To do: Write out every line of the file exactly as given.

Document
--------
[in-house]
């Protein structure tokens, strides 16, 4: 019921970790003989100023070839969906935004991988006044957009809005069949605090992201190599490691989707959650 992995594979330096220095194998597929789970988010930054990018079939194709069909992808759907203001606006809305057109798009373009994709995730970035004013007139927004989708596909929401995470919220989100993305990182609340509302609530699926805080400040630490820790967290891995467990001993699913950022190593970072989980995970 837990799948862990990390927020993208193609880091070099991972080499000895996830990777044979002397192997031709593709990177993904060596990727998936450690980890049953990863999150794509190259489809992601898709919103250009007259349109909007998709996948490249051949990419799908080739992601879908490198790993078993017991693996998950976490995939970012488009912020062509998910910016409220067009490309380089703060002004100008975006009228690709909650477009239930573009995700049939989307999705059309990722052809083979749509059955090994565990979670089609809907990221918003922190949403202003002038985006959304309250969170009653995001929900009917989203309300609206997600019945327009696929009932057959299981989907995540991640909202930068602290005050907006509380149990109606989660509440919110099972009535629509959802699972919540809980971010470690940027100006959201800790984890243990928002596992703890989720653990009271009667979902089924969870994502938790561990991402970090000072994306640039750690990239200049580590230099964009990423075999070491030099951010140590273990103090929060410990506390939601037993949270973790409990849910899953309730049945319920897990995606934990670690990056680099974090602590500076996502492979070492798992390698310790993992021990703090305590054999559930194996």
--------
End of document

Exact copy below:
[in-house]
């Protein structure tokens, strides 16, 4: 019921970790003989100023070839969906935004991988006044957009809005069949605090992201190599490691989707959650 992995594979330096220095194998597929789970988010930054990018079939194709069909992808759907203001606006809305057109798009373009994709995730970035004013007139927004989708596909929401995470919220989100993305990182609340509302609530699926805080400040630490820790967290891995467990001993699913950022190593970072989980995970 837990799948862990990390927020993208193609880091070099991972080499000895996830990777044979002397192997031709593709990177993904060596990727998936450690980890049953990863999150794509190259489809992601898709919103250009007259349109909007998709996948490249051949990419799908080739992601879908490198790993078993017991693996998950976490995939970012488009912020062509998910910016409220067009490309380089703060002004100008975006009228690709909650477009239930573009995700049939989307999705059309990722052809083979749509059955090994565990979670089609809907990221918003922190949403202003002038985006959304309250969170009653995001929900009917989203309300609206997600019945327009696929009932057959299981989907995540991640909202930068602290005050907006509380149990109606989660509440919110099972009535629509959802699972919540809980971010470690940027100006959201800790984890243990928002596992703890989720653990009271009667979902089924969870994502938790561990991402970090000072994306640039750690990239200049580590230099964009990423075999070491030099951010140590273990103090929060410990506390939601037993949270973790409990849910899953309730049945319920897990995606934990670690990056680099974090602590500076996502492979070492798992390698310790993992021990703090305590054999559930194996």